Conflict of jurisdiction : Italian website and French court


hammer-719066_960_720The cross-border nature of domain names raises the issue of the determination of the jurisdictionally competent court in cases of infringements caused by the registration or use of these signs.

How to appreciate the destination of a website? Use of the circumstantial leads method

According to the theory about the focalisation, the French judge is competent where the website in question is targeted to the French public, not merely when it is accessible from France (Com. 11 January 2005). This solution has been restated many times (Com. 29 March 2011; Com. 3 May 2012). The method takes into consideration several leads, such as the extension of the domain name, the language of the website or even the destination of deliveries. However, these criteria taken separately are not relevant.

This circumstantial leads method has been used by the Court of Justice of the European Union, in a decision of 12 July 2011, where it interpreted on a case-by-case basis several relevant leads in order to determine the target of a website.

Foreign ccTLDs and competent jurisdiction

However, the issue arises in case of foreign ccTLDs, which are national extension (<.ch> for China, <.de> for Germany, etc.). The determination of the target is therefore more complex, evidence as to the targeting of the French public must be set forth. In its judgment of 14 January 2016, the TGI (Tribunal de Grande Instance) of Paris held that an Italian website offering a French translation of its contents, as well as the contact details of one of its distributors located in France targeted a French public, with which it shared a significant and sufficient link. The court based its decision on Article 5-3 of the Community Regulation n° 4/2001 which provides that “A person residing on the jurisdiction of a Member State can be sued in another Member State : […] 3) Regarding unlawful or quasi-unlawful matters, before the local tribunal where the offence was committed or may be committed”.  In the present case, the TGI (Tribunal de Grande Instance) of Paris is therefore competent in cases relating to the use of the trademark of a French company on a .it website.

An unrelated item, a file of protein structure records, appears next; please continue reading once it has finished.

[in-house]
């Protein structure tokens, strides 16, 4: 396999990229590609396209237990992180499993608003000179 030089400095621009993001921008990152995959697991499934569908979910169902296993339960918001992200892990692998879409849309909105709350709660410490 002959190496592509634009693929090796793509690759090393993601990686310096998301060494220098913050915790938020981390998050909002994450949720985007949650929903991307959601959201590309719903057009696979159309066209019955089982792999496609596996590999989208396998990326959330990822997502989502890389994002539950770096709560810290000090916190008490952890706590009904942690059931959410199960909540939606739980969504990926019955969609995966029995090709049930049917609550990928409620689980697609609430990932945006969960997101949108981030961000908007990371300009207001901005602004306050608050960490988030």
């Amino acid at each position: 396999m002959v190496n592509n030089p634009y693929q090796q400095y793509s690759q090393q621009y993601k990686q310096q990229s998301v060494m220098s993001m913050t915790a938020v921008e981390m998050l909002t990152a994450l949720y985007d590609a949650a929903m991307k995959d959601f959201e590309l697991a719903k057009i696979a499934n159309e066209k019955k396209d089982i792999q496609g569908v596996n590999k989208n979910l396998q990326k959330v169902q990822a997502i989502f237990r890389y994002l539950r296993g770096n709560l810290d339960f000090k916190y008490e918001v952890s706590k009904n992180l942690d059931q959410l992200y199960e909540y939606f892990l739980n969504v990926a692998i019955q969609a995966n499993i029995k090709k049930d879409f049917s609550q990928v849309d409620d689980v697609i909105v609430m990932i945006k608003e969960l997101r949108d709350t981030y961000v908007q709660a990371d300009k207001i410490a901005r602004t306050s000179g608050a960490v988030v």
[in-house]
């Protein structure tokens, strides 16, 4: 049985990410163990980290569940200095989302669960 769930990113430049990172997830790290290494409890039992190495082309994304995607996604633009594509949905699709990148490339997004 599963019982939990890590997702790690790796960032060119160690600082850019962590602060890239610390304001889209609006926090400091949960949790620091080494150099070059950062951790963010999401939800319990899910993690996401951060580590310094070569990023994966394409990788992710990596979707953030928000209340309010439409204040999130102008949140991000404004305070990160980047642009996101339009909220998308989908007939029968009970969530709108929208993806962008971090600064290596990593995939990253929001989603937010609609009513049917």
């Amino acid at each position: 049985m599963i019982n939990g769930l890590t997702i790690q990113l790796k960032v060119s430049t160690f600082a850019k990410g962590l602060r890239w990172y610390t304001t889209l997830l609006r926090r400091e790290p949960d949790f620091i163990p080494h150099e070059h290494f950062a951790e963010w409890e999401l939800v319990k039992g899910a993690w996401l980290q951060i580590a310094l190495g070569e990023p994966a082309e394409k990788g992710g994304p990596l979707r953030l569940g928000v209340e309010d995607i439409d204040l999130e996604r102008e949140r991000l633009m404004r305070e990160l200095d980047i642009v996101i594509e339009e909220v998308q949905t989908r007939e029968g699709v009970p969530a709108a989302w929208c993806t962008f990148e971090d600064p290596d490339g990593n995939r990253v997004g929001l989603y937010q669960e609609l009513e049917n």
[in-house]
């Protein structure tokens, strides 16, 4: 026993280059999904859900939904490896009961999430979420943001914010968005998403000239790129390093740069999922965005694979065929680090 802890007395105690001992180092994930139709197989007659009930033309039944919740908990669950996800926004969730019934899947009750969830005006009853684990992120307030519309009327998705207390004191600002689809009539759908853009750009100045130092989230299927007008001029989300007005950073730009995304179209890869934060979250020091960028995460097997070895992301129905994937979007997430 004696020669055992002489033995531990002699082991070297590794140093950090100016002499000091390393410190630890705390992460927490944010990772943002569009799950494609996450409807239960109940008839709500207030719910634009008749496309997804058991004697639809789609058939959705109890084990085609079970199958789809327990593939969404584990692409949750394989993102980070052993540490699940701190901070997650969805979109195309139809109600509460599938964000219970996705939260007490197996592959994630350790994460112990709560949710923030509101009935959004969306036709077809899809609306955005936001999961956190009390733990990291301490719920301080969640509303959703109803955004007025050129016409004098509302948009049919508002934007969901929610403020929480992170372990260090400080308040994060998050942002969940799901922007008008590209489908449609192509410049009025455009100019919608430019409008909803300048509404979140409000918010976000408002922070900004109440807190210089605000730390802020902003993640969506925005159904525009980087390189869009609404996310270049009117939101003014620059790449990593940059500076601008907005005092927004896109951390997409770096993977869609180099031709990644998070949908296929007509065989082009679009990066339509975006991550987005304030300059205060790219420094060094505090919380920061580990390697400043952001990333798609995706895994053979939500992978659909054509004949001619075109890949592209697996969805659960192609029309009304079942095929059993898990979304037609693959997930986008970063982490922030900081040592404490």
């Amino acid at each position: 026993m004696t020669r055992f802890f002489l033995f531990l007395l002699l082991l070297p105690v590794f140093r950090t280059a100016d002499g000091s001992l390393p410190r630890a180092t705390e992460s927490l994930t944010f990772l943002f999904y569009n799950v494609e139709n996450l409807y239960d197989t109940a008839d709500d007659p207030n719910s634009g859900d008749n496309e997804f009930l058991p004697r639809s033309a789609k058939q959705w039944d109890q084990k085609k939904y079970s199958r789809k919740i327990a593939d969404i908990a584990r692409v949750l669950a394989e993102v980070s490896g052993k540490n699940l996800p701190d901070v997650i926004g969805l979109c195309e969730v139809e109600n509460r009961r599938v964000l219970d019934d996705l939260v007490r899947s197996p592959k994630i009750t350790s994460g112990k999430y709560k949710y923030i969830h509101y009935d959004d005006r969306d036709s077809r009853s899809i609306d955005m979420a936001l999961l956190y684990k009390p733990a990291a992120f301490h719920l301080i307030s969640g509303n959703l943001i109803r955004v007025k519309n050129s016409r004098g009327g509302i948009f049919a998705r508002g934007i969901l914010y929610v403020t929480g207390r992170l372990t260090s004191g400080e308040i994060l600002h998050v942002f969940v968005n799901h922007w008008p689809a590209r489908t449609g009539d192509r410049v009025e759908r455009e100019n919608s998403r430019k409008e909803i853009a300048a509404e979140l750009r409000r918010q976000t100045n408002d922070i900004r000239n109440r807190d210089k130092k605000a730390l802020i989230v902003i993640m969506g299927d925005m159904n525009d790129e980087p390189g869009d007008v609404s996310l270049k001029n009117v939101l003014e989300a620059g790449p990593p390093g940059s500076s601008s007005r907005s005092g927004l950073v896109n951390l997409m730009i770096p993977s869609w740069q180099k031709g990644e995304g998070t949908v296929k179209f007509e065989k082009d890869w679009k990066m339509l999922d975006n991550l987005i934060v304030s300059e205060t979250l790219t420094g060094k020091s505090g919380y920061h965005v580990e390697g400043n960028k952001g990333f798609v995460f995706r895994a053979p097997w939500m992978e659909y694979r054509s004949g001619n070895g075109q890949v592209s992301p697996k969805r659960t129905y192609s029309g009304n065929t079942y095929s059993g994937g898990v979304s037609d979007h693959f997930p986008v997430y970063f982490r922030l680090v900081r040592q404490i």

A contrario, the Court of Appeal of Nancy (Cour d’Appel de Nancy), had, on 13 December 2010 refused to recognise the competence of French jurisdictions in a case concerning the website <> on the grounds that it was not in French language and did not offer products for sale in France.

It is therefore necessary to be careful and take into account all possible leads in order to identify the target of an Internet website, and thus the competent jurisdiction in case of dispute.

Read the decision here